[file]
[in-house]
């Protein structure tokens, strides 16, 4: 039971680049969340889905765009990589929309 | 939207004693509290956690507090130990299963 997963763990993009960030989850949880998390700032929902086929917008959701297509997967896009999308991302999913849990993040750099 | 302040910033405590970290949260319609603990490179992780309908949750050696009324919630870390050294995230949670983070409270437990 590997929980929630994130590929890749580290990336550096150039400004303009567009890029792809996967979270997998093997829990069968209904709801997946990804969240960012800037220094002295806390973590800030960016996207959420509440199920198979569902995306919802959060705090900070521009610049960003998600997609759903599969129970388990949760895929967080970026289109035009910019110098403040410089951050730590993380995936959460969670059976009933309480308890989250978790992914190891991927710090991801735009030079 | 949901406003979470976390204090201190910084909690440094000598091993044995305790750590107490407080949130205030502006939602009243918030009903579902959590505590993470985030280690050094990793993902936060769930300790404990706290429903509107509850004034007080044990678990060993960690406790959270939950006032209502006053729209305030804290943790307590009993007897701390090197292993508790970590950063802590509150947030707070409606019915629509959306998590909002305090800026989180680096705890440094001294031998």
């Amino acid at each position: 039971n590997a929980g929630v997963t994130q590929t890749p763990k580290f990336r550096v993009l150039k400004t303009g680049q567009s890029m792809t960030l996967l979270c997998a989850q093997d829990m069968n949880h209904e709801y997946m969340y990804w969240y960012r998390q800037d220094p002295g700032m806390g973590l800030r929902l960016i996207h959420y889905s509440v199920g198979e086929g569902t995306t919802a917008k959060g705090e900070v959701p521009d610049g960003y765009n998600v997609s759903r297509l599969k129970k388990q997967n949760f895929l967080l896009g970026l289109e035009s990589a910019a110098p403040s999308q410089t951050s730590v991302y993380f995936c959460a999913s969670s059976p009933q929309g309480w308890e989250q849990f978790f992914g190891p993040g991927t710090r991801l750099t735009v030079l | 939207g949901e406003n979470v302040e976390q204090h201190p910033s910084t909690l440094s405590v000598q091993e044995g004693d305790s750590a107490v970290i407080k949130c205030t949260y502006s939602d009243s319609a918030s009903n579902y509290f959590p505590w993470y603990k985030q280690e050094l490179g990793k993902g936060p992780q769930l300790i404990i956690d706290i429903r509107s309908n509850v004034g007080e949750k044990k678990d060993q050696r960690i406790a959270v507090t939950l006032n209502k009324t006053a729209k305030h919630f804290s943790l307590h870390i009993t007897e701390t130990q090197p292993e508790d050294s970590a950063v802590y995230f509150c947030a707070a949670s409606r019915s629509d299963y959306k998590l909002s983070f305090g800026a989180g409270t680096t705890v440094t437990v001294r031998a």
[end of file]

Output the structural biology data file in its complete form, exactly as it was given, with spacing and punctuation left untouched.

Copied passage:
[in-house]
């Protein structure tokens, strides 16, 4: 039971680049969340889905765009990589929309 | 939207004693509290956690507090130990299963 997963763990993009960030989850949880998390700032929902086929917008959701297509997967896009999308991302999913849990993040750099 | 302040910033405590970290949260319609603990490179992780309908949750050696009324919630870390050294995230949670983070409270437990 590997929980929630994130590929890749580290990336550096150039400004303009567009890029792809996967979270997998093997829990069968209904709801997946990804969240960012800037220094002295806390973590800030960016996207959420509440199920198979569902995306919802959060705090900070521009610049960003998600997609759903599969129970388990949760895929967080970026289109035009910019110098403040410089951050730590993380995936959460969670059976009933309480308890989250978790992914190891991927710090991801735009030079 | 949901406003979470976390204090201190910084909690440094000598091993044995305790750590107490407080949130205030502006939602009243918030009903579902959590505590993470985030280690050094990793993902936060769930300790404990706290429903509107509850004034007080044990678990060993960690406790959270939950006032209502006053729209305030804290943790307590009993007897701390090197292993508790970590950063802590509150947030707070409606019915629509959306998590909002305090800026989180680096705890440094001294031998």
């Amino acid at each position: 039971n590997a929980g929630v997963t994130q590929t890749p763990k580290f990336r550096v993009l150039k400004t303009g680049q567009s890029m792809t960030l996967l979270c997998a989850q093997d829990m069968n949880h209904e709801y997946m969340y990804w969240y960012r998390q800037d220094p002295g700032m806390g973590l800030r929902l960016i996207h959420y889905s509440v199920g198979e086929g569902t995306t919802a917008k959060g705090e900070v959701p521009d610049g960003y765009n998600v997609s759903r297509l599969k129970k388990q997967n949760f895929l967080l896009g970026l289109e035009s990589a910019a110098p403040s999308q410089t951050s730590v991302y993380f995936c959460a999913s969670s059976p009933q929309g309480w308890e989250q849990f978790f992914g190891p993040g991927t710090r991801l750099t735009v030079l | 939207g949901e406003n979470v302040e976390q204090h201190p910033s910084t909690l440094s405590v000598q091993e044995g004693d305790s750590a107490v970290i407080k949130c205030t949260y502006s939602d009243s319609a918030s009903n579902y509290f959590p505590w993470y603990k985030q280690e050094l490179g990793k993902g936060p992780q769930l300790i404990i956690d706290i429903r509107s309908n509850v004034g007080e949750k044990k678990d060993q050696r960690i406790a959270v507090t939950l006032n209502k009324t006053a729209k305030h919630f804290s943790l307590h870390i009993t007897e701390t130990q090197p292993e508790d050294s970590a950063v802590y995230f509150c947030a707070a949670s409606r019915s629509d299963y959306k998590l909002s983070f305090g800026a989180g409270t680096t705890v440094t437990v001294r031998a």